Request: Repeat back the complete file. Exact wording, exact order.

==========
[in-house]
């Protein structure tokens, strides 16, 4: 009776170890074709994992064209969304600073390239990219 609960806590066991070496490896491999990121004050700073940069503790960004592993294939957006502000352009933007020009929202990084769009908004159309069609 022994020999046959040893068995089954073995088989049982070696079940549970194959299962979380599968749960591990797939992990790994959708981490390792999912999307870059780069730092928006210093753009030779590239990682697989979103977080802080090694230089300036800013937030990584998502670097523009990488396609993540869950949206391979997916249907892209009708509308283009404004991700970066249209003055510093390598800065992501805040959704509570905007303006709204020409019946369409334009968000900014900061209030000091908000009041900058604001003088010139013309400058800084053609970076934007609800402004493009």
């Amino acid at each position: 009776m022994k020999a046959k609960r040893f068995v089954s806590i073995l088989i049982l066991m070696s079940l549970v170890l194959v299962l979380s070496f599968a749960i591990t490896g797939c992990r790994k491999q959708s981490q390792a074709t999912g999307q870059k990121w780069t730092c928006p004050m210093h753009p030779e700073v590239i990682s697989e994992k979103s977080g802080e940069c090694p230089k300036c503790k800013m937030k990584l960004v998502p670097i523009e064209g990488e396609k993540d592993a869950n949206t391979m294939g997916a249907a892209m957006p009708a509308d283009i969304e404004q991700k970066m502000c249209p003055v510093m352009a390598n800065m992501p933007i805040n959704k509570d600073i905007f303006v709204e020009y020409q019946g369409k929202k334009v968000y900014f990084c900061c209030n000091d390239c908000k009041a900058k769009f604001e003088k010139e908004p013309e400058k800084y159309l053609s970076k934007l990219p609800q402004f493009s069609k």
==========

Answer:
[in-house]
């Protein structure tokens, strides 16, 4: 009776170890074709994992064209969304600073390239990219 609960806590066991070496490896491999990121004050700073940069503790960004592993294939957006502000352009933007020009929202990084769009908004159309069609 022994020999046959040893068995089954073995088989049982070696079940549970194959299962979380599968749960591990797939992990790994959708981490390792999912999307870059780069730092928006210093753009030779590239990682697989979103977080802080090694230089300036800013937030990584998502670097523009990488396609993540869950949206391979997916249907892209009708509308283009404004991700970066249209003055510093390598800065992501805040959704509570905007303006709204020409019946369409334009968000900014900061209030000091908000009041900058604001003088010139013309400058800084053609970076934007609800402004493009």
């Amino acid at each position: 009776m022994k020999a046959k609960r040893f068995v089954s806590i073995l088989i049982l066991m070696s079940l549970v170890l194959v299962l979380s070496f599968a749960i591990t490896g797939c992990r790994k491999q959708s981490q390792a074709t999912g999307q870059k990121w780069t730092c928006p004050m210093h753009p030779e700073v590239i990682s697989e994992k979103s977080g802080e940069c090694p230089k300036c503790k800013m937030k990584l960004v998502p670097i523009e064209g990488e396609k993540d592993a869950n949206t391979m294939g997916a249907a892209m957006p009708a509308d283009i969304e404004q991700k970066m502000c249209p003055v510093m352009a390598n800065m992501p933007i805040n959704k509570d600073i905007f303006v709204e020009y020409q019946g369409k929202k334009v968000y900014f990084c900061c209030n000091d390239c908000k009041a900058k769009f604001e003088k010139e908004p013309e400058k800084y159309l053609s970076k934007l990219p609800q402004f493009s069609k």